Early childhood abuse doubles the risk for lifetime recurrence of depression
Abuse or mistreatment in early childhood might predispose individuals towards a lifetime struggle with depression. A new study points to the lifetime risk being doubled for survivors of childhood physical, emotional and/or sexual abuse.
Compounding the sad news is the fact that these individuals are also less likely to respond well to psychological or drug-based treatments.
Researchers at the Institute of Psychiatry (IoP) at King's College London pooled information from 26 studies that included data from more than 26,000 people. "What we have observed is that childhood maltreatment predicts recurrence, the persistence of the episodes and response to treatment," said Andrea Danese, a clinical lecturer in child and adolescent psychiatry at the IoP, who led the work.
Depression affects an average of 10% of the population at any one time, according to the Centers for Disease Control ( CDC)., and the World Health Organization predicts that depression will become the second most prominent contributor to the global burden of disease across all ages by 2020. It already is in the age category 15-44 years for both sexes combined.
In their meta-analysis, the researchers examined data from 16 epidemiological studies involving more than 23,000 people and 10 clinical trials involving more than 3,000 people. Rudolf Uher of the IoP, who co-authored the study, said the researchers used five indicators of maltreatment in analyzing the work: rejecting interaction from a mother; harsh discipline reported by a parent; unstable primary caregiver arrangement throughout childhood; and self-reports of harsh physical or sexual mistreatment.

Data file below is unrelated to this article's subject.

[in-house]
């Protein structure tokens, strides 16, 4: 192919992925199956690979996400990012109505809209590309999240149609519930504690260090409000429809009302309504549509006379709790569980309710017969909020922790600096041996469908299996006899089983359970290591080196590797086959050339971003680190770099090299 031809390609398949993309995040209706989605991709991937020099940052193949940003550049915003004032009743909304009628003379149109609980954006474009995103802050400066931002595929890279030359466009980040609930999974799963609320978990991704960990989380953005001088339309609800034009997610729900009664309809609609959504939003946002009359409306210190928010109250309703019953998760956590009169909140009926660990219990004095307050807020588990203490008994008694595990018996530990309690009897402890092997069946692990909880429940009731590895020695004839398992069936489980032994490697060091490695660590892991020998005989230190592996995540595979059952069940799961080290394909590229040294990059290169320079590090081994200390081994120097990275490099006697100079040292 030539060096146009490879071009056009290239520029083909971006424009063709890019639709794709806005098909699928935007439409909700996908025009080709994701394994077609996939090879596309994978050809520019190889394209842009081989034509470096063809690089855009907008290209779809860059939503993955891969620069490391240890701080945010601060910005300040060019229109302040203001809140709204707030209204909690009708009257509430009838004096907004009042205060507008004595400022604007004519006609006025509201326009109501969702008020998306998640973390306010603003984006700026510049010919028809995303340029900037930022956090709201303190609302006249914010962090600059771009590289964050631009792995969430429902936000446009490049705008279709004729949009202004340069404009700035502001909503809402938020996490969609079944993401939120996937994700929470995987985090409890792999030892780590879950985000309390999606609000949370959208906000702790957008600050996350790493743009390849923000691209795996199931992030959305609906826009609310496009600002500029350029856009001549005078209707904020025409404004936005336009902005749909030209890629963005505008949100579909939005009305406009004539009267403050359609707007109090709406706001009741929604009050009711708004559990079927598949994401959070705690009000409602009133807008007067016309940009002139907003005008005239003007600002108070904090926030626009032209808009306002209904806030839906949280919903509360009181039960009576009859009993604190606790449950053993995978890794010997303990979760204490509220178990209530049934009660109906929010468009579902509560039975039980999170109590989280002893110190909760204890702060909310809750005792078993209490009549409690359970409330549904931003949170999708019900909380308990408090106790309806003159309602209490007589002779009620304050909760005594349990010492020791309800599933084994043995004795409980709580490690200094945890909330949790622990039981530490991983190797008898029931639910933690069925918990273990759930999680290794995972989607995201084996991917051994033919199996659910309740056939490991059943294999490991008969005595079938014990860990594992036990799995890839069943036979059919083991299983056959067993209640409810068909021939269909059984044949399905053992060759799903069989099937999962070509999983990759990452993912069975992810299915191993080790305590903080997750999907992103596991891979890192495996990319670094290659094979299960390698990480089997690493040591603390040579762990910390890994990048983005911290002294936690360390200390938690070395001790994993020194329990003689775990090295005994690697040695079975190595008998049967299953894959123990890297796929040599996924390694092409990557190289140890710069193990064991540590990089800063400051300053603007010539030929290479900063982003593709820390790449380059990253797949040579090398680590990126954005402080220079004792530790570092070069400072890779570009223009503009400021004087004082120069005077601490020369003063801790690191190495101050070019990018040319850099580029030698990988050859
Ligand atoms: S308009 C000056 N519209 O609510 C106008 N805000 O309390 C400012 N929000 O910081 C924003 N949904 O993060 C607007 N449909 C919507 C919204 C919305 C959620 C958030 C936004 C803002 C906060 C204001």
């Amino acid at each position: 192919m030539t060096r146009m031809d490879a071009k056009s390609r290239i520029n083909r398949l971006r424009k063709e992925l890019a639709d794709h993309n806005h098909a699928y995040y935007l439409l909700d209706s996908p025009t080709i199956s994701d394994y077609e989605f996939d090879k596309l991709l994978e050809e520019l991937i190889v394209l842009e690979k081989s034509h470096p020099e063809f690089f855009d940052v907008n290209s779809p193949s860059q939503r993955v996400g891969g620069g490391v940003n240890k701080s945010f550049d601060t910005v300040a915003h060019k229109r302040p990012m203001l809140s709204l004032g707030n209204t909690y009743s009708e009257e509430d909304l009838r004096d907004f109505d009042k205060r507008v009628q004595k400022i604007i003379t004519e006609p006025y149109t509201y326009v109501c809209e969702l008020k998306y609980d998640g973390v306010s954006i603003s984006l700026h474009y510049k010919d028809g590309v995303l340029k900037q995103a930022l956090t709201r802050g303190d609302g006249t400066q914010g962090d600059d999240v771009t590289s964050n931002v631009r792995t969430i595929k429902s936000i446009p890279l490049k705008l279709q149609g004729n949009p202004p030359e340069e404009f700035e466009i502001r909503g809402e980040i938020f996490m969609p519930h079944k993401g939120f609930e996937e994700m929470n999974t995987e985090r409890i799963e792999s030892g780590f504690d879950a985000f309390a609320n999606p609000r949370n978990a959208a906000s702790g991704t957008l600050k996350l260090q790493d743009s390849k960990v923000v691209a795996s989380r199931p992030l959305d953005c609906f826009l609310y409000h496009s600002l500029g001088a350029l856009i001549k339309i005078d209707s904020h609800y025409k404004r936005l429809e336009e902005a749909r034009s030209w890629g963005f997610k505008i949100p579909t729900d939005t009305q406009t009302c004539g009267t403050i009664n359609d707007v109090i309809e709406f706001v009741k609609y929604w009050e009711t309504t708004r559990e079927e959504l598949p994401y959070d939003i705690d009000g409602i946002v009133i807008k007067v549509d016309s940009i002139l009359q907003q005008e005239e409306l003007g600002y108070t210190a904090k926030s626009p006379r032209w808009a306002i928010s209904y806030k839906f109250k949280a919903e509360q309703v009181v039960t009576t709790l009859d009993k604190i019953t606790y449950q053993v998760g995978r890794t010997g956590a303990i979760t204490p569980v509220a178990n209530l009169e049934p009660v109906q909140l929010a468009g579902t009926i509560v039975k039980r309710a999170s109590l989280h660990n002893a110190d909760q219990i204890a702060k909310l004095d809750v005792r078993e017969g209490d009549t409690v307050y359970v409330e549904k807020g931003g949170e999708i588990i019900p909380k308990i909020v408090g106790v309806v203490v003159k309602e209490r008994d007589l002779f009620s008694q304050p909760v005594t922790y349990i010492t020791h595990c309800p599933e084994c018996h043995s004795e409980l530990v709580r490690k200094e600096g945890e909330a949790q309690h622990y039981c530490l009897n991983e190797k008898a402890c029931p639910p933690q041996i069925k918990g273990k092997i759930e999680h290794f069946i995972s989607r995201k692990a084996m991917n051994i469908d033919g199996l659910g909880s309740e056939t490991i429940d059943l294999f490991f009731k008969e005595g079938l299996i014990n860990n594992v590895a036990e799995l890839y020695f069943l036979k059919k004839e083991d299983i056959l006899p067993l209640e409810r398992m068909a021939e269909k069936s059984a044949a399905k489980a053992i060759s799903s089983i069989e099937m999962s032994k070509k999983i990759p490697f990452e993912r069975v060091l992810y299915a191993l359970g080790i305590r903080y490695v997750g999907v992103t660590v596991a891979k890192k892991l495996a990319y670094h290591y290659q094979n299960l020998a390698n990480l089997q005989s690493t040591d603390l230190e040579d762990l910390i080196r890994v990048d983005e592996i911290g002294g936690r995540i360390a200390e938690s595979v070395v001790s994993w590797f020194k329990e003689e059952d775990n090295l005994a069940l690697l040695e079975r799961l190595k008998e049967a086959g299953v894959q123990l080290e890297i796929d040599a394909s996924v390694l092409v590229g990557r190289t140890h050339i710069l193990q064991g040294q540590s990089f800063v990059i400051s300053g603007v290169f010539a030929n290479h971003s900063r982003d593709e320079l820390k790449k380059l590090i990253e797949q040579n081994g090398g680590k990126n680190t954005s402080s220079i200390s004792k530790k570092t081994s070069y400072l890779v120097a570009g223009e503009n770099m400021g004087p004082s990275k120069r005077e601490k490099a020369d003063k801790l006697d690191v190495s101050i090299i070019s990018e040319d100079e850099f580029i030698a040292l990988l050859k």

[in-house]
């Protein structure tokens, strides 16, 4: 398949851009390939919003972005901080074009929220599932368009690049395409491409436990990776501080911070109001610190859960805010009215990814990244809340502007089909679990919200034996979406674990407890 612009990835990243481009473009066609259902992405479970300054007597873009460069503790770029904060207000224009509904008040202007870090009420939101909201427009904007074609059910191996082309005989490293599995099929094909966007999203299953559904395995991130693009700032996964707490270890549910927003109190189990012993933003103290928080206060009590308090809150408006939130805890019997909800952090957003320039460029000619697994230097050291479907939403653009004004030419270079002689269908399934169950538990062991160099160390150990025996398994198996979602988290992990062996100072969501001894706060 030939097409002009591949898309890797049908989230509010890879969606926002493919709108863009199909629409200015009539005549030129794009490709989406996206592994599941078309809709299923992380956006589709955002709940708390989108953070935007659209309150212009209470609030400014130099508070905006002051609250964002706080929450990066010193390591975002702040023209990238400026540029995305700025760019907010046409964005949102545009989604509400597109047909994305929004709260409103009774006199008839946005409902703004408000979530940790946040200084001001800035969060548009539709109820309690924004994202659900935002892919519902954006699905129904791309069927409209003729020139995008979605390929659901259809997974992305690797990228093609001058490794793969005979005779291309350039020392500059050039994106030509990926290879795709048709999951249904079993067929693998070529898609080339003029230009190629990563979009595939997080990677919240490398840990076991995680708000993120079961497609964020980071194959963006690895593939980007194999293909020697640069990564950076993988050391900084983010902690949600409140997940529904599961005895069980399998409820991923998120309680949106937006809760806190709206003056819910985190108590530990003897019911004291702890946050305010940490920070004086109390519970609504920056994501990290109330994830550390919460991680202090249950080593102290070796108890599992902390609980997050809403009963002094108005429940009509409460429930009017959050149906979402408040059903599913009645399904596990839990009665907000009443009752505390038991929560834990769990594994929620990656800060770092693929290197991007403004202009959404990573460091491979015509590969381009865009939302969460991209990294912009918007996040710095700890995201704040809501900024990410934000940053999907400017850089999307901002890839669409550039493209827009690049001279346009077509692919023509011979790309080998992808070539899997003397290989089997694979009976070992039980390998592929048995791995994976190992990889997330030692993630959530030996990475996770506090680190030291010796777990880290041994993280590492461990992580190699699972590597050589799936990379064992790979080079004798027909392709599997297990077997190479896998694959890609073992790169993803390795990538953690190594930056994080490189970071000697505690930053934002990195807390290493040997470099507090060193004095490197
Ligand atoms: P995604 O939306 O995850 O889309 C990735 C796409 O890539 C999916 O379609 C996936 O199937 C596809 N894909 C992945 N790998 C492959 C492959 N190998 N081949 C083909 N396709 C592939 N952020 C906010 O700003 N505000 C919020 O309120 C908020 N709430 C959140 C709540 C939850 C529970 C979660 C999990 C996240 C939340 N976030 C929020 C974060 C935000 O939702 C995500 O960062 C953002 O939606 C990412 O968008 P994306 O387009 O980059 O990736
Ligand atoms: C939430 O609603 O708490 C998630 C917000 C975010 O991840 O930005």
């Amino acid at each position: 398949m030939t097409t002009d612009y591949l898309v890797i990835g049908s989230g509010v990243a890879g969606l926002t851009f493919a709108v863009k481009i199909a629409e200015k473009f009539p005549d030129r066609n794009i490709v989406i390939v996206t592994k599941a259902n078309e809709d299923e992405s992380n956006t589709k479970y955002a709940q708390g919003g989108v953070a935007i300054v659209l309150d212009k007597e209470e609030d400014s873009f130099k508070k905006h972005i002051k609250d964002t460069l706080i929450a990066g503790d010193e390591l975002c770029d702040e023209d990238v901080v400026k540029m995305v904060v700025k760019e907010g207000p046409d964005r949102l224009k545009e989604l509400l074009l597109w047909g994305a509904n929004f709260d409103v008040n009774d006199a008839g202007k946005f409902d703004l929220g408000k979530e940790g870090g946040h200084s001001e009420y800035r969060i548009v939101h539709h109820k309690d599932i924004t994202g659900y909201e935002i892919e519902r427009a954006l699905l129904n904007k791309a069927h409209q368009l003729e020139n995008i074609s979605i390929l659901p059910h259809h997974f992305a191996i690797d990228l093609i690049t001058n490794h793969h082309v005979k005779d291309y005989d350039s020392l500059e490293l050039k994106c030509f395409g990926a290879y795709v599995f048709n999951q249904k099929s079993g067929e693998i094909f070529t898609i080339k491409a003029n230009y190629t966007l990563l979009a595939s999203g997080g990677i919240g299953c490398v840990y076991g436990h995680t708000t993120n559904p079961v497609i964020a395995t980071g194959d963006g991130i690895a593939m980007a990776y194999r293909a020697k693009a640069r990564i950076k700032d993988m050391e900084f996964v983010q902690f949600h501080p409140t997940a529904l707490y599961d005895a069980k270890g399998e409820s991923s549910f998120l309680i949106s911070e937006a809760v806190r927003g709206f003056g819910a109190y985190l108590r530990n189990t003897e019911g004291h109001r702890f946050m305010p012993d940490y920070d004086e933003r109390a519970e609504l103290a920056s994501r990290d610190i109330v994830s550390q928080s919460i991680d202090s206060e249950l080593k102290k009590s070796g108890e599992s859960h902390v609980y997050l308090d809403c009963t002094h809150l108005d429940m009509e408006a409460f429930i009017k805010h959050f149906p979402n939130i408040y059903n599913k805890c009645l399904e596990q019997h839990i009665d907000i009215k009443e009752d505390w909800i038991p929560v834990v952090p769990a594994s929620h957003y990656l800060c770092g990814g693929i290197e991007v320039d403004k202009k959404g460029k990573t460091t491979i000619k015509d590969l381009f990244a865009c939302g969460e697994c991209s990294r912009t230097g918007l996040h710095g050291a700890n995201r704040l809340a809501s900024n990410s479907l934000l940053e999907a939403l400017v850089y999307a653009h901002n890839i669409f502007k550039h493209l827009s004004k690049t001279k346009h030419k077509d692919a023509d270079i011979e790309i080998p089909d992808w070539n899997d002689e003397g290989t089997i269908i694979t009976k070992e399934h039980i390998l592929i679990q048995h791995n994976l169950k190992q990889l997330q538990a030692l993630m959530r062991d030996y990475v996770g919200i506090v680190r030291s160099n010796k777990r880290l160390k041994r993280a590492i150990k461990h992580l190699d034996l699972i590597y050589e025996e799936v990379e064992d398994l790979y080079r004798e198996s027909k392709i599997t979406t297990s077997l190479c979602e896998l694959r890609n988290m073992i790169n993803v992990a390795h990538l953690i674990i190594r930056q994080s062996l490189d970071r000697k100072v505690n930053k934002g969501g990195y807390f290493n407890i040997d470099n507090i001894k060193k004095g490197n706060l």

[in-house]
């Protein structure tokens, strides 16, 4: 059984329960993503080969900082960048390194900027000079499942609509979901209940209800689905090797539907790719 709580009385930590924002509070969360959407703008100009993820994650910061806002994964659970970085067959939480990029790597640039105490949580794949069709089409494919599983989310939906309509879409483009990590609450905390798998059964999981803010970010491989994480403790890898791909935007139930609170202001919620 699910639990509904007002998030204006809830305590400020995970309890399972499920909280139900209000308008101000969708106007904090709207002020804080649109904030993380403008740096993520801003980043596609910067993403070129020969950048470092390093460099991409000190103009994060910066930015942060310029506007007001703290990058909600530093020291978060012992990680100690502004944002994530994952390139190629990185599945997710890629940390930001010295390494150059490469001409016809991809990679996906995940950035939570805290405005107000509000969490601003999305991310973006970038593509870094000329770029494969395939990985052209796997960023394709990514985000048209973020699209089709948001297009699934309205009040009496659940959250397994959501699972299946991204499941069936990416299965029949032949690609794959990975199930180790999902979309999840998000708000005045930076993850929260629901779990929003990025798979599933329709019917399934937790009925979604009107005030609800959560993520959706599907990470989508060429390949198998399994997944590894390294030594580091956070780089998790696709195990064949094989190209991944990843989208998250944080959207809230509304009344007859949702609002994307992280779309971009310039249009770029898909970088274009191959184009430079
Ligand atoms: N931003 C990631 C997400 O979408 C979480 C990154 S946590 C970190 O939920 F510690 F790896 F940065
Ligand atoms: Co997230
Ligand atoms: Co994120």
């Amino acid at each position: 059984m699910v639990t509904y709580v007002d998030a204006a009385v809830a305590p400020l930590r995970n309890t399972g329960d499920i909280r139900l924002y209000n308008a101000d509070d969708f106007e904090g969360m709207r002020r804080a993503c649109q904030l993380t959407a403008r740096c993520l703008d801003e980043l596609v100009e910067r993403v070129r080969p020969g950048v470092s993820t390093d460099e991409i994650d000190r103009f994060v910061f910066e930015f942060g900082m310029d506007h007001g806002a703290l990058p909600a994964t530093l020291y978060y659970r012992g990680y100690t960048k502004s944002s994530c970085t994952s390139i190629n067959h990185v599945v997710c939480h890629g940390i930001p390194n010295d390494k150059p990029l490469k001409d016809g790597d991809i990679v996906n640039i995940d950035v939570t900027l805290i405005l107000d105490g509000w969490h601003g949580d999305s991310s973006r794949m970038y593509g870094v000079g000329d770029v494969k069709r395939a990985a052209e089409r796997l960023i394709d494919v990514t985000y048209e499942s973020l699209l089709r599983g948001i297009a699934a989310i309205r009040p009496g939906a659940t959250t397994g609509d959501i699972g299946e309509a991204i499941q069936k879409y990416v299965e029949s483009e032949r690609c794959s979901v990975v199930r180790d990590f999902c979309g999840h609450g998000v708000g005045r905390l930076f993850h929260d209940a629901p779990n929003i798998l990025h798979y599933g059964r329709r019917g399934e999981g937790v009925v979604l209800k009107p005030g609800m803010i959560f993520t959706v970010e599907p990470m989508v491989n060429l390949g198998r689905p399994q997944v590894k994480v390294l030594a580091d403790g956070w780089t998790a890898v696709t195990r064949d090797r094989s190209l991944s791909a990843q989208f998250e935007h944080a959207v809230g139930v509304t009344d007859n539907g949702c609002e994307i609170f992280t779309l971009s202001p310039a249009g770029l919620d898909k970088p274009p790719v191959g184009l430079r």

If an individual self-reported one of these indicators, he or she was classified as being a probable victim of past mistreatment. If a participant self-reported two or more of the indicators, they were classed as definitely mistreated.
The results of the study were published on Monday in the American Journal of Psychiatry. They showed that someone with one or more indicators of childhood mistreatment had a chance of developing recurrent episodes of depression in later life which was around 2.27 times higher than someone who had no history of mistreatment. They were also 43% more likely to experience a poor outcome when it came to psychological or drug-based treatment.
Abuse and mistreatment in childhood seems to have a profound impact on an individual’s ability to have positive outcomes later in life. Childhood is a time when, optimally, we have a chance to learn how to cope with adversity through modeling and support from mentoring adults. These skills help us become more resilient in the face of everyday challenges. Individuals who are abused and mistreated, however, do not have the opportunity to acquire these skills. Moreover, childhood abuse and traumatic events have been shown to affect and even permanently damage the brain, the hormonal and the immune systems as a result of the stress placed on their bodies.
"There are a number of research papers showing that, for example, maltreated children have, already in childhood, abnormalities in the pre-frontal cortex that may have an impact on their neuropsychological function, especially executive function, things like sustained attention or regulating emotions," said Andrea Danese, a clinical lecturer in child and adolescent psychiatry at the IoP, who led the work. These biological differences might explain some of the observed increase in recurrent depression, he said, but that link would have to be established in further research.